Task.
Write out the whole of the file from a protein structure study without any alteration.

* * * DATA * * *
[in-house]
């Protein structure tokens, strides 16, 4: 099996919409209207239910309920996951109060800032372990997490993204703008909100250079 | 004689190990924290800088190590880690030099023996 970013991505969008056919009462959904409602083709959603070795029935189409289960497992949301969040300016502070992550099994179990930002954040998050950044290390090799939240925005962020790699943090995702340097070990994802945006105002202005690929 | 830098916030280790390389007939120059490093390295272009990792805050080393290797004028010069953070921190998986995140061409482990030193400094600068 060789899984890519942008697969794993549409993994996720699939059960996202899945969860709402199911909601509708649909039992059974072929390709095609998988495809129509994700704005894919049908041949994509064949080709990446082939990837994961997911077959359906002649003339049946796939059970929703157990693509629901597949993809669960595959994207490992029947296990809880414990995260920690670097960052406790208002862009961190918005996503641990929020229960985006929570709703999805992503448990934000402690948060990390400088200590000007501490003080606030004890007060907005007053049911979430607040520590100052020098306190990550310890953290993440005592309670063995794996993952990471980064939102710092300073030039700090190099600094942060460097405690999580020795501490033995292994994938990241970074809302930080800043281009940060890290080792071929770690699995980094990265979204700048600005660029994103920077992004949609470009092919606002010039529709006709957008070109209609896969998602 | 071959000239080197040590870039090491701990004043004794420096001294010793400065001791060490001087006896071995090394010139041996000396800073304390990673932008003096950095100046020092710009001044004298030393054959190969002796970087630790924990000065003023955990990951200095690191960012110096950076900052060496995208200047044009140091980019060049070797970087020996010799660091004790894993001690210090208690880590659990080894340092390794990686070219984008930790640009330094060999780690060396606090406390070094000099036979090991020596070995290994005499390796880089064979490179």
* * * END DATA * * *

[in-house]
């Protein structure tokens, strides 16, 4: 099996919409209207239910309920996951109060800032372990997490993204703008909100250079 | 004689190990924290800088190590880690030099023996 970013991505969008056919009462959904409602083709959603070795029935189409289960497992949301969040300016502070992550099994179990930002954040998050950044290390090799939240925005962020790699943090995702340097070990994802945006105002202005690929 | 830098916030280790390389007939120059490093390295272009990792805050080393290797004028010069953070921190998986995140061409482990030193400094600068 060789899984890519942008697969794993549409993994996720699939059960996202899945969860709402199911909601509708649909039992059974072929390709095609998988495809129509994700704005894919049908041949994509064949080709990446082939990837994961997911077959359906002649003339049946796939059970929703157990693509629901597949993809669960595959994207490992029947296990809880414990995260920690670097960052406790208002862009961190918005996503641990929020229960985006929570709703999805992503448990934000402690948060990390400088200590000007501490003080606030004890007060907005007053049911979430607040520590100052020098306190990550310890953290993440005592309670063995794996993952990471980064939102710092300073030039700090190099600094942060460097405690999580020795501490033995292994994938990241970074809302930080800043281009940060890290080792071929770690699995980094990265979204700048600005660029994103920077992004949609470009092919606002010039529709006709957008070109209609896969998602 | 071959000239080197040590870039090491701990004043004794420096001294010793400065001791060490001087006896071995090394010139041996000396800073304390990673932008003096950095100046020092710009001044004298030393054959190969002796970087630790924990000065003023955990990951200095690191960012110096950076900052060496995208200047044009140091980019060049070797970087020996010799660091004790894993001690210090208690880590659990080894340092390794990686070219984008930790640009330094060999780690060396606090406390070094000099036979090991020596070995290994005499390796880089064979490179």